Dennis Spielman

The real and imaginative adventures of Dennis Spielman

Spicy Dishes Vol 1 with Chris Cox

For the first time, I collaborated with Chris Cox from The House OKC as he tried spicy dishes in Oklahoma City. In this first installment, Chris and I visited Truong Le at Chick-N-Beer in the Uptown 23rd District for their “Peppers Galore” in both traditional wing and vegan variants. Then we went to the Plaza District to interview Jeff Chanchaleune about Goro Ramen and tried their Spicy Miso Ramen.

Both dishes we tried packed some heat while still having some strong flavor. I recommend both of them, depending on what you’re in the mood to eat. We tried to get a third place, but our schedules didn’t line-up to pull that off. We got some ideas for another installment of spicy dishes and we’re in the process of soliciting more.

Thank you to my supporters on Patreon for helping to make Uncovering Oklahoma possible! Big thanks to superstar supporters: Lynn and Steve Keller-Kenton Family and Revolve Productions.

Level Up Arcade

Fill this story under: “I wish Guthrie had this when I was there.”

Wanting a safe place for their own children to hang out in Guthrie, Laura and John Daigle opened Level Up Arcade, a free play arcade. With games ranging from fighting to racing to shooting, as well as pinball, air hockey, shuffleboard, and more, players can enjoy the arcade for a simple admission fee. No quarters needed (unless you want a capsule toy). In addition to their collection of games, Level Up Arcade features a concession stand and hosts special event nights, like dance and karaoke.

This was my third and last story about Guthrie businesses for the month of February. I got plans to go back again to Guthrie to spend a day filming multiple places.

Visit Level Up Arcade for yourself at 2001 West Oklahoma Avenue in Guthrie or online at LevelUpArcadeOK.com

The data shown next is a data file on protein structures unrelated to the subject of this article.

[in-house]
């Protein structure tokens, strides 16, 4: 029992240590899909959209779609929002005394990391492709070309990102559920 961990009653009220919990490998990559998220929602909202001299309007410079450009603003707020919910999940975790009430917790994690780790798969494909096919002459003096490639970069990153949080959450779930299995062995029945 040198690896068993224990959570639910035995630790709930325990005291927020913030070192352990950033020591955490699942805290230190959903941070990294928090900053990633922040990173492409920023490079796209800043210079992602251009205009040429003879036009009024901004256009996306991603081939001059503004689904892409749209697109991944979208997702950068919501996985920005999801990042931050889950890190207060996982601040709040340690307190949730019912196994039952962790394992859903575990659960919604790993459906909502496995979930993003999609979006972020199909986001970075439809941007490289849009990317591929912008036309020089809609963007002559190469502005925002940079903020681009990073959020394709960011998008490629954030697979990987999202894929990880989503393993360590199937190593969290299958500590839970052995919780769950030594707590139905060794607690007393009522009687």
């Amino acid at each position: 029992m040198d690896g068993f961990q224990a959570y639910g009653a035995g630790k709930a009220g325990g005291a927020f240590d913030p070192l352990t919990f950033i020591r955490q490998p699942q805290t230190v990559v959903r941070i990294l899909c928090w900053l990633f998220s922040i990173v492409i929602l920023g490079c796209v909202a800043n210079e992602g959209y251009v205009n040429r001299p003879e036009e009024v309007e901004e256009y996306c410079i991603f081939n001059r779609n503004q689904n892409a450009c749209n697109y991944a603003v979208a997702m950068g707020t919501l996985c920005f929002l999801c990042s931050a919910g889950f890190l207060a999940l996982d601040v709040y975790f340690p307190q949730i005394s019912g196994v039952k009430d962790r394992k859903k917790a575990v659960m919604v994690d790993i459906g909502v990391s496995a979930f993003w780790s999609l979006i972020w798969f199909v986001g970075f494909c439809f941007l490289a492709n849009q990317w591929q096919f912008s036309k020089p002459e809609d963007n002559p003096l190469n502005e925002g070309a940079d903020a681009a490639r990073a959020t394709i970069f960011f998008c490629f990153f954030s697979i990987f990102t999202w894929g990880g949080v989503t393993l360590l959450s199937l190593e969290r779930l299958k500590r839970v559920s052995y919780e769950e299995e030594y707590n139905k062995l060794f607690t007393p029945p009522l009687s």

OKC Black Restaurants Weeks

This week on Uncovering Oklahoma, I collaborated with Apollo Woods of OKC Black Eats for a mini-series of stories for Black Restaurants Weeks. Since each video averaged 15-minutes, I decided to release the stories throughout a three day period.

We first visited OklaSoul, a restaurant that puts the soul in food; Clean Juice, a juice bar with USDA Certified Organic cold-pressed juice cleanses, smoothies, acai bowls, and more; and ended with Carican Flavors for Caribbean American food in Oklahoma City’s east side.

I loved that we got to showcase a variety of foods. Since Apollo had been doing lots of interviews for the Black Restaurants Weeks event, he wanted to do something different. We did the interviews in the kitchen and even did some cooking at OklaSoul. I especially liked how Sharon of Carican Flavors gave a tour of what she was cooking. The experience has given me some ideas for doing restaurant interviews differently.

I joked on social media that I felt like I made a back-door pilot for Apollo’s own Food Network show. I’m going to edit all three stories together to fit a 30-minute timeslot, hand it over to Apollo, and see what happens. 😎

Sacrificed

Alexia should’ve been dead as one cannot survive while being chained to a sculpture of the deity the farmers wanted to please.


Alexia should’ve been dead. It’s basic science that a seventeen-year-old girl cannot survive being tossed into the ocean while chained to a “stupid boulder.”

Okay, so it’s not a stupid boulder, Alexia reasoned as she tried to wiggle free from the marble sculpture of Poseidon’s head.

Alexia’s real anger was at the oracle, who said the sacrifice was required to please the gods if the farmers wanted a successful harvest. Alexia had insisted the framers had used too many chemicals and polluted the soil. The city depended on the farms, and she volunteered to assist in their production. She had developed a new farming method where plants could grow vertically, saving space, and didn’t require soil.